Monday, 06 November 2017 00:00

To Run or Not to Run...Barefoot?

Some people who run barefoot feel like wearing shoes hamper their natural stride and can even cause pain. The heels strike the ground first for runners who wear shoes. This may produce a force of up to three times the body’s weight, which can lead to stress fractures and discomfort. Running barefoot generally causes the runner to land on the ball of the foot, generating less impact on the body. One advantage that barefoot runners have are shortened strides. This reduces the impact on their lower bodies. Because of this, landing becomes softer on hard surfaces. The feet may also be over-supported in running shoes. This may result in weaker muscles, because they’re not working as hard. While barefoot running may be acceptable for some, it is not for everybody. Consult with a podiatrist before you decide to try this form of exercise.

Barefoot running has its own share of benefits and disadvantages. If you have any concerns about your feet or ankles, contact one of our podiatrists from Sutera and Jones Surgical Podiatry. Our doctors will treat your foot and ankle needs.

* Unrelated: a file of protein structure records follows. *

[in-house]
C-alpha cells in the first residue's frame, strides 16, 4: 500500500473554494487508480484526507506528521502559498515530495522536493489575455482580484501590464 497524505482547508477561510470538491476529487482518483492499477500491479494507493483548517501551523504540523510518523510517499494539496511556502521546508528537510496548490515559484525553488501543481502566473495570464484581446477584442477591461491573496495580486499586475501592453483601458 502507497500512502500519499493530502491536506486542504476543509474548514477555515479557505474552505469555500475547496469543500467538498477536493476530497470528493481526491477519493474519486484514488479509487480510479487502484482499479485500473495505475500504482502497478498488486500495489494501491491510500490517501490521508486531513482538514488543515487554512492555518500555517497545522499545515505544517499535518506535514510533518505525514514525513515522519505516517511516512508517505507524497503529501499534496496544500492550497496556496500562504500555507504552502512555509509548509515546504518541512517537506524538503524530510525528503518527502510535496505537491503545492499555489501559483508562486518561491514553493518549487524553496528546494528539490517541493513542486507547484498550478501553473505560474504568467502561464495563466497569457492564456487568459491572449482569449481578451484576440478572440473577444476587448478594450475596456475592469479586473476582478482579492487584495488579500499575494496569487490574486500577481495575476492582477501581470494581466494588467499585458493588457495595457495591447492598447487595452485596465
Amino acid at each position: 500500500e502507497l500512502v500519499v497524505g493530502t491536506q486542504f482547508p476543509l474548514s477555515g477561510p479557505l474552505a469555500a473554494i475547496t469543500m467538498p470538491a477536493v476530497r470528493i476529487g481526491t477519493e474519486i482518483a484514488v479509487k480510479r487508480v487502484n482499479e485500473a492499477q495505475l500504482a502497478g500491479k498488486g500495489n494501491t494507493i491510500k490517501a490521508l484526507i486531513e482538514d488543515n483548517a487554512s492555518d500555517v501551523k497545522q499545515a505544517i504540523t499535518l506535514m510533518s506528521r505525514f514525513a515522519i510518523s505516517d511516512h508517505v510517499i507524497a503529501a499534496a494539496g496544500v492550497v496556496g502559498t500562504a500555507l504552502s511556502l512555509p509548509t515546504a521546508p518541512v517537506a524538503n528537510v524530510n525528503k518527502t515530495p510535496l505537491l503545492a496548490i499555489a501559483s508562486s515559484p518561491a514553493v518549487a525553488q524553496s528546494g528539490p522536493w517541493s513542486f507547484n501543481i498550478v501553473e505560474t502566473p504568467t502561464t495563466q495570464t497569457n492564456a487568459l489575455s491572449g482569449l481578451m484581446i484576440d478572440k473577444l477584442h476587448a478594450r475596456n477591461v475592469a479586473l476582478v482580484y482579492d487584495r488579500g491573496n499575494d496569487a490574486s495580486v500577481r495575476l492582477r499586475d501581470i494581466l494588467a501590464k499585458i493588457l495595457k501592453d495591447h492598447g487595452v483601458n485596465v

Barefoot Running

The Impact of Barefoot Running
- Running without shoes changes the motion of your running, as most running is done by landing on the heel of the feet.
- Running barefoot requires a different way of running; the landing is done on the front part of the feet.

The Advantages of Barefoot Running
- When running and landing on the front feet, the impact on the feet and ankle is reduced; this can reduce stress injuries.
- It strengthens muscles in the feet, ankles and lower legs.
- Balance of the body is improved, and there is a greater sensory input from the feet to the rest of the body.

The Drawbacks of Barefoot Running
- No protection while running, makes it likely that runners will land on sharp objects and scrapes, bruises and cuts on the feet will result.
- Blisters may form.
- Possibility of plantar fascia problems.
- Risk of getting Achilles tendonitis.

So what can runners do to make barefoot running safe? It’s best to make a slow transition from running shoes to barefoot running. Once the feet begin to adjust, try walking, then jogging and gradually increasing the distance. Minimalist running shoes may also be an option.

If you have any questions please feel free to contact one of one of our offices located in Media and Glen Mills, PA. We offer the newest diagnostic and treatment technologies for all your foot and ankle needs.

Read more about Barefoot Running